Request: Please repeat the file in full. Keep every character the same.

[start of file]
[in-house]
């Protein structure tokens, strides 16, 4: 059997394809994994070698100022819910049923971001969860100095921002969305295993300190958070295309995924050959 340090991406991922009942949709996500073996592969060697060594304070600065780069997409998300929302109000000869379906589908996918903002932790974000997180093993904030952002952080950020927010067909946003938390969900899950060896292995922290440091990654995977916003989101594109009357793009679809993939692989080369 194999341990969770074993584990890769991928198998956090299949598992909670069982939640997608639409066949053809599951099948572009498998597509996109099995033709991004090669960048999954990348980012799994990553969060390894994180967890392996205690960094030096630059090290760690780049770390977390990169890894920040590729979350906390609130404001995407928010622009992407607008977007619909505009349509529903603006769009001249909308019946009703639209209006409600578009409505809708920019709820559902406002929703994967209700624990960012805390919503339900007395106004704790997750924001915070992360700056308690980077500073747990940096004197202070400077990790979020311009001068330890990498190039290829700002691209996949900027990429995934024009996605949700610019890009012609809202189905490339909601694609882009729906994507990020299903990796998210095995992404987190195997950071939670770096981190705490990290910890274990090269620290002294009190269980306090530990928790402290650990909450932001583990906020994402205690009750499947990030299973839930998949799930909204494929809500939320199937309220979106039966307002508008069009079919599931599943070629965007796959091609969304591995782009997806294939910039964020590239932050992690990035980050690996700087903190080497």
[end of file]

[in-house]
């Protein structure tokens, strides 16, 4: 059997394809994994070698100022819910049923971001969860100095921002969305295993300190958070295309995924050959 340090991406991922009942949709996500073996592969060697060594304070600065780069997409998300929302109000000869379906589908996918903002932790974000997180093993904030952002952080950020927010067909946003938390969900899950060896292995922290440091990654995977916003989101594109009357793009679809993939692989080369 194999341990969770074993584990890769991928198998956090299949598992909670069982939640997608639409066949053809599951099948572009498998597509996109099995033709991004090669960048999954990348980012799994990553969060390894994180967890392996205690960094030096630059090290760690780049770390977390990169890894920040590729979350906390609130404001995407928010622009992407607008977007619909505009349509529903603006769009001249909308019946009703639209209006409600578009409505809708920019709820559902406002929703994967209700624990960012805390919503339900007395106004704790997750924001915070992360700056308690980077500073747990940096004197202070400077990790979020311009001068330890990498190039290829700002691209996949900027990429995934024009996605949700610019890009012609809202189905490339909601694609882009729906994507990020299903990796998210095995992404987190195997950071939670770096981190705490990290910890274990090269620290002294009190269980306090530990928790402290650990909450932001583990906020994402205690009750499947990030299973839930998949799930909204494929809500939320199937309220979106039966307002508008069009079919599931599943070629965007796959091609969304591995782009997806294939910039964020590239932050992690990035980050690996700087903190080497």